Nonalcoholic fatty liver disease (NAFLD) is often caused by abdominal obesity, which is also one of the main causes of insulin resistance and metabolic syndrome. The latter, in turn, is an important cardiovascular risk factor, and has been found to be associated with the presence of carotid atherosclerotic lesions. It is therefore understandable that an association may exist between NAFLD and carotid lesions. Although the association between NAFLD and carotid lesions is plausible and demonstrated, its practical implications have not been fully understood.
A research article to be published on October 14, 2009 in the World Journal of Gastroenterology addresses this question. The research team, led by Prof. Antonio Muscari from University of Bologna, S.Orsola-Malpighi Hospital, have prospectively examined a random group of consecutive outpatients undergoing abdominal US to establish whether those with NAFLD had an increased prevalence of early or advanced carotid lesions.
One hundred and fifty-four consecutive outpatients (age range 24-90 years, both sexes) referred by general practitioners for abdominal US, and drinking less than 20 g alcohol/day, underwent carotid US for an assessment of carotid intima-media thickness (c-IMT) and carotid plaque prevalence. Hepatic steatosis, visceral fat thickness and subcutaneous fat thickness were also assessed at ultrasonography.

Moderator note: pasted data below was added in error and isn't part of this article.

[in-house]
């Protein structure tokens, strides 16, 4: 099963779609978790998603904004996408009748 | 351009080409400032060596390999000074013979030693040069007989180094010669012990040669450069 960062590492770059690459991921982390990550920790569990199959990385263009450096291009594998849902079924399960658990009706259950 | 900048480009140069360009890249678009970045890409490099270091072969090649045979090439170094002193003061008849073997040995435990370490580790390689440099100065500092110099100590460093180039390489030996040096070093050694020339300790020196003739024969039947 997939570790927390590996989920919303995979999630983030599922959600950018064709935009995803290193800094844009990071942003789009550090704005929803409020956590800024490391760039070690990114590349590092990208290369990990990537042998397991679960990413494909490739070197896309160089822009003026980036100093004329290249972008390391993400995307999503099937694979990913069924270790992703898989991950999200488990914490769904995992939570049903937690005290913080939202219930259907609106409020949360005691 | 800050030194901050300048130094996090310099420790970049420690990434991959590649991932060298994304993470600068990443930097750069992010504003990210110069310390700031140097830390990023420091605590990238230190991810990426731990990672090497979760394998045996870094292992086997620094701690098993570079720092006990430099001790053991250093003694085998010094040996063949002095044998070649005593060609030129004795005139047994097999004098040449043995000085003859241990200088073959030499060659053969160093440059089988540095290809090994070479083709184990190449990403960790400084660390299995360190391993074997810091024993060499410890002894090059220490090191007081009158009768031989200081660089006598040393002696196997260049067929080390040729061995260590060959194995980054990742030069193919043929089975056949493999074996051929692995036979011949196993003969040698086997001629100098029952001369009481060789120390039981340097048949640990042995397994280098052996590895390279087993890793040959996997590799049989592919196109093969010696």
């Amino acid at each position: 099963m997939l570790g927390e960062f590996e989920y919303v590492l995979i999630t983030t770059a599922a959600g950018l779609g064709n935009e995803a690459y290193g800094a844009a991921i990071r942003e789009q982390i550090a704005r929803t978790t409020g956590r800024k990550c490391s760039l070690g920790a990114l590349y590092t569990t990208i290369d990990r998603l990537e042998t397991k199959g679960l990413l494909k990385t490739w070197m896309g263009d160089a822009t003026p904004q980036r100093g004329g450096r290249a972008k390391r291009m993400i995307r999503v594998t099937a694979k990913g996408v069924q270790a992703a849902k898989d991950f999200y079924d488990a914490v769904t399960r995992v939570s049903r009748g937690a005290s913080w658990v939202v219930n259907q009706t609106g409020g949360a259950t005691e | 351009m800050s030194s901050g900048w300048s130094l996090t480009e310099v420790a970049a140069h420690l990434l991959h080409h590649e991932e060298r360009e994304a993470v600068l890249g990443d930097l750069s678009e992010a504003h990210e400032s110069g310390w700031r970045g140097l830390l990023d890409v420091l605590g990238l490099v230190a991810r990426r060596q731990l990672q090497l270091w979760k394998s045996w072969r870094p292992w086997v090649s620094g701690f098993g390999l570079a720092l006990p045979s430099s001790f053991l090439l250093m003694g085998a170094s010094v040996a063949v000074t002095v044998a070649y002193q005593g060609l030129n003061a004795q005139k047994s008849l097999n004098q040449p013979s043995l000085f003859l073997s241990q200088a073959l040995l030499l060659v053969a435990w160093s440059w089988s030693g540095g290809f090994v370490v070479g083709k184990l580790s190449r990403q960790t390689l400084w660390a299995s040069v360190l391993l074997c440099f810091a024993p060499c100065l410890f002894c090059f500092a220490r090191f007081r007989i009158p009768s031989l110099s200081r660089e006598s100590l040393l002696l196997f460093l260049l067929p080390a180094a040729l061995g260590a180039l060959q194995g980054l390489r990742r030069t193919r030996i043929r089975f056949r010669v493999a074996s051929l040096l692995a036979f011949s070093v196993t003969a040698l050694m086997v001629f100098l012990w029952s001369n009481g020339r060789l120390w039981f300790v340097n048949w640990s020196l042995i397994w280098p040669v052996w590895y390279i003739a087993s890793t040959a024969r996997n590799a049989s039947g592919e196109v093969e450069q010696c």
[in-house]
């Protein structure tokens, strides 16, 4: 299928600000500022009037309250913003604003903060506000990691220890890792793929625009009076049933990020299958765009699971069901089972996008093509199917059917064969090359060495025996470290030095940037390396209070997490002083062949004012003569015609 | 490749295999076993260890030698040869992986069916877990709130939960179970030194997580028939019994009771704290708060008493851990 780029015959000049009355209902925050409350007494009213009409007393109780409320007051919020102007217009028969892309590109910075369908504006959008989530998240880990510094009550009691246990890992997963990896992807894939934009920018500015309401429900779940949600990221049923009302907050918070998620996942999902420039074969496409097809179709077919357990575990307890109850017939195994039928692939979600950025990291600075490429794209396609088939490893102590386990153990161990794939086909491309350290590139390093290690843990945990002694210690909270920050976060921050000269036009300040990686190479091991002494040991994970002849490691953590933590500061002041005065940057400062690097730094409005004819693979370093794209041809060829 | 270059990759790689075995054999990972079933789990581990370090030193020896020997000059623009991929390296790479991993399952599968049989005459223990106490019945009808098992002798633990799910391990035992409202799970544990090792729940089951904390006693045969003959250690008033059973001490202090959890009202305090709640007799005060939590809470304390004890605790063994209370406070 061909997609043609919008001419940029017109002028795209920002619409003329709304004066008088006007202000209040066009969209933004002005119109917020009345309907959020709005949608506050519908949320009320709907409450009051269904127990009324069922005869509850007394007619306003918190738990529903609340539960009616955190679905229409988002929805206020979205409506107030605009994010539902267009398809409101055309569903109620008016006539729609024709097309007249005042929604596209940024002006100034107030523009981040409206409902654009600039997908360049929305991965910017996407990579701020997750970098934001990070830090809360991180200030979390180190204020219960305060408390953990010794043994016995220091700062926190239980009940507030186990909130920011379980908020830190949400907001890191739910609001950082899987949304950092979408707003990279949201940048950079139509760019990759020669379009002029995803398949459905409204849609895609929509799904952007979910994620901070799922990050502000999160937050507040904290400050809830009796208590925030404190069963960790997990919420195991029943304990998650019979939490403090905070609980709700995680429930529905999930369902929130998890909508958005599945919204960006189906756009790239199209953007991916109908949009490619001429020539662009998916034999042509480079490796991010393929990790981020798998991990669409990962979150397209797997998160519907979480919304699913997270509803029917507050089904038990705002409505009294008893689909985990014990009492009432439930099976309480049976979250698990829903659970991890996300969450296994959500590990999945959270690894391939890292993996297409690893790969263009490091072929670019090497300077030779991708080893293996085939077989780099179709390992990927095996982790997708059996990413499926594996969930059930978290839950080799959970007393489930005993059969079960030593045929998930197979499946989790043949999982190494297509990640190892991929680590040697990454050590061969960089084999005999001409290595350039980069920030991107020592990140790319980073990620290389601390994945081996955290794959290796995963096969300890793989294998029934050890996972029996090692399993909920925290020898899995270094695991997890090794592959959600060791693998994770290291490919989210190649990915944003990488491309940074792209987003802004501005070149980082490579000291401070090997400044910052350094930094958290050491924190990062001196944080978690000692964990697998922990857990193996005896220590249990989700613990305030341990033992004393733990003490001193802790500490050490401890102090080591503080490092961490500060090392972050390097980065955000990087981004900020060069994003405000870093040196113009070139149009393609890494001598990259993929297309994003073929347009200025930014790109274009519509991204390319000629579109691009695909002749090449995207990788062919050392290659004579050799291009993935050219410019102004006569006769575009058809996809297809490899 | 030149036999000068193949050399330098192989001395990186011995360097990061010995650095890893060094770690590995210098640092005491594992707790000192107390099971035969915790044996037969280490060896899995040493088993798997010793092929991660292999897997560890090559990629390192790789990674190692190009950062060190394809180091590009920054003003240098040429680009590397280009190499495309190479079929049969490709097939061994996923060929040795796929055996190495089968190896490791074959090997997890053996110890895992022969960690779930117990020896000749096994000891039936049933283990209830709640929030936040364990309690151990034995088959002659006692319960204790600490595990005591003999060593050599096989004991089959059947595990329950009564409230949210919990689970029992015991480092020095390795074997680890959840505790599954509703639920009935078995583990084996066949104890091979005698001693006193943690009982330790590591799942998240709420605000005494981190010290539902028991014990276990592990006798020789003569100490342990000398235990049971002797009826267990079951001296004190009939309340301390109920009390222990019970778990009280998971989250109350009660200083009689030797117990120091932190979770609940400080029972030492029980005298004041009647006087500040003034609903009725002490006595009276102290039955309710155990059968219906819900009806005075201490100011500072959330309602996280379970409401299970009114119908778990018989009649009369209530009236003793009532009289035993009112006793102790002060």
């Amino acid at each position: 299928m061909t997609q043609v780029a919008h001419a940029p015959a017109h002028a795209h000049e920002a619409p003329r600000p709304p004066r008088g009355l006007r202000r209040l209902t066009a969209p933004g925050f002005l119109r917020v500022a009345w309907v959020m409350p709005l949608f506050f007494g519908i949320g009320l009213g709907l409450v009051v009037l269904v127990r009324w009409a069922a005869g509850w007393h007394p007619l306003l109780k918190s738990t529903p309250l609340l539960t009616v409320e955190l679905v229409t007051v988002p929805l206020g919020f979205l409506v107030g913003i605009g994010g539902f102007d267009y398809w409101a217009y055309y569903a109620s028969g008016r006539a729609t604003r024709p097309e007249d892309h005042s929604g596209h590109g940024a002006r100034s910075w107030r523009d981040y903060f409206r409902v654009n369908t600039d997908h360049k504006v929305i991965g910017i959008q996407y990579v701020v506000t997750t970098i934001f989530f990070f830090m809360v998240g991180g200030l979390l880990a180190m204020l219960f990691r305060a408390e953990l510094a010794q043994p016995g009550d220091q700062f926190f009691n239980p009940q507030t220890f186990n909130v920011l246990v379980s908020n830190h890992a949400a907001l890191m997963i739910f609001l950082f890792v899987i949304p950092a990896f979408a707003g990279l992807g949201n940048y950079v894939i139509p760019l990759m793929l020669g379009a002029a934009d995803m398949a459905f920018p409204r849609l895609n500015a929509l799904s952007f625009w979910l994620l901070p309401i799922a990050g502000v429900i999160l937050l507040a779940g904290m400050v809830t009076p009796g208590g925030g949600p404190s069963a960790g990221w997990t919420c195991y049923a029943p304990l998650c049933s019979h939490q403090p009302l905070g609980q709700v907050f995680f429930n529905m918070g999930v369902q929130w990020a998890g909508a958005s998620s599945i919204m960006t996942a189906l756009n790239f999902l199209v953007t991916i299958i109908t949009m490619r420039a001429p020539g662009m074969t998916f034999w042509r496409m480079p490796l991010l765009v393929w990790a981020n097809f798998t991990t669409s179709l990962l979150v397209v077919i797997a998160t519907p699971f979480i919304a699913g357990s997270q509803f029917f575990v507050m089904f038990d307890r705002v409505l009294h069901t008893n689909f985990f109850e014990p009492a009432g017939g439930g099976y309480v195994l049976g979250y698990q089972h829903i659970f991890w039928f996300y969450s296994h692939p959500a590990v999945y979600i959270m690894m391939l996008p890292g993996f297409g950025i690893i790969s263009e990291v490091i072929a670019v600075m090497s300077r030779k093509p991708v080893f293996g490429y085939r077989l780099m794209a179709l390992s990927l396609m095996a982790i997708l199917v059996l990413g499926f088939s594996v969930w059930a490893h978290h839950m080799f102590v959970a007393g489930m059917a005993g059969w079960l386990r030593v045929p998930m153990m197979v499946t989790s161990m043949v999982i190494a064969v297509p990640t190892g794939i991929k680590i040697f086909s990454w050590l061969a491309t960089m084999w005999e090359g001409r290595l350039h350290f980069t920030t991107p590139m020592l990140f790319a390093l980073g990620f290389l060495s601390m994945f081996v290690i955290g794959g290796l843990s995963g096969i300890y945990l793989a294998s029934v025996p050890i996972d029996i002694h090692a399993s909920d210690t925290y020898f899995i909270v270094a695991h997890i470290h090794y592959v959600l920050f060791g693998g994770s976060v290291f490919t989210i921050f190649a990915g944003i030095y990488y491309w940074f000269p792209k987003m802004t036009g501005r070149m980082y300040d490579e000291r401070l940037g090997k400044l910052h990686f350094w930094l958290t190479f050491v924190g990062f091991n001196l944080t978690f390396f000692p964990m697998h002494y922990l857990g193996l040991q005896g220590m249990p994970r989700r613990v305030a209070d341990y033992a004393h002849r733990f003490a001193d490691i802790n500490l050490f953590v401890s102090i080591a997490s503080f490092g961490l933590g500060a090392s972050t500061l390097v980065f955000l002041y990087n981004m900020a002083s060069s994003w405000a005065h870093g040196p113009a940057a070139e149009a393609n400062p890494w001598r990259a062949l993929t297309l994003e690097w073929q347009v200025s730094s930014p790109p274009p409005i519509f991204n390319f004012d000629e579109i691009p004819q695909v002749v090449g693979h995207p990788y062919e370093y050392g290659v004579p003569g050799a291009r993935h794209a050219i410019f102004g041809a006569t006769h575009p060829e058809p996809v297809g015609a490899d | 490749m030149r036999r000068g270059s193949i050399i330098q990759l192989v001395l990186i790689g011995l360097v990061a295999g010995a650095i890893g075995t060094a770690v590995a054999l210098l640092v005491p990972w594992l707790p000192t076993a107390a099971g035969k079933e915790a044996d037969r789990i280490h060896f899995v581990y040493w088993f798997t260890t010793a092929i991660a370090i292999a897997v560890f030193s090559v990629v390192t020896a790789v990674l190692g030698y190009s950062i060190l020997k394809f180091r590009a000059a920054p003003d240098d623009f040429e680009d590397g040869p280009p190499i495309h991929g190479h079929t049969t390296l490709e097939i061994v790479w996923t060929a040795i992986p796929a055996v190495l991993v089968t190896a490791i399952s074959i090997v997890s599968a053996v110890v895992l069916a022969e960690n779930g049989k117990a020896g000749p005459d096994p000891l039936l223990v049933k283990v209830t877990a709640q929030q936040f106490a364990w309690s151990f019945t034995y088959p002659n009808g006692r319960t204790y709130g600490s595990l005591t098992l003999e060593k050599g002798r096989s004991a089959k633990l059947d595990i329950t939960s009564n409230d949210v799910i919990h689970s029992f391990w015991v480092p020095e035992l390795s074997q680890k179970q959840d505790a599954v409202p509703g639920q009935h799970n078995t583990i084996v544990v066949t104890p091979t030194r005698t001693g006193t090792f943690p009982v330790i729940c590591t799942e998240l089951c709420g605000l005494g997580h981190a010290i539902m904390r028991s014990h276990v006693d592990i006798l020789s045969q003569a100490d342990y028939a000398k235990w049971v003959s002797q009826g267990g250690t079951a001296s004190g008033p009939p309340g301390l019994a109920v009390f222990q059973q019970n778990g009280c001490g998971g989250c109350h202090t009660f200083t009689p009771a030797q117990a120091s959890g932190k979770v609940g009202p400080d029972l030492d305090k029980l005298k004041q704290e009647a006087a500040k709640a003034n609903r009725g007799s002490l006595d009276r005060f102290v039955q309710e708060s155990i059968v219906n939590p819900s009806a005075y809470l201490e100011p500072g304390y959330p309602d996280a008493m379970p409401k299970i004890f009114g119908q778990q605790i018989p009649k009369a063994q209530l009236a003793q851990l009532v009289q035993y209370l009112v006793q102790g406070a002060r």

The results showed higher c-IMT values were found in the presence of NAFLD (90 patients), even after adjustment for indices of general and abdominal obesity and for the principal cardiovascular risk factors. The prevalence of carotid plaques was 57.8% in the patients with NAFLD vs 37.5% in the patients without this condition (P = 0.02). The adjusted relative risk of having carotid plaques for patients with NAFLD was 1.85 (95% CI: 1.33-2.57, P < 0.001).
The researchers drew a conclusion that hepatic steatosis is a marker of increased c-IMT and of the presence of carotid plaques in outpatients undergoing abdominal US. Any incidental US finding of hepatic steatosis should prompt medical practitioners not only to assess the metabolic risk, but also to consider the search for silent carotid lesions.
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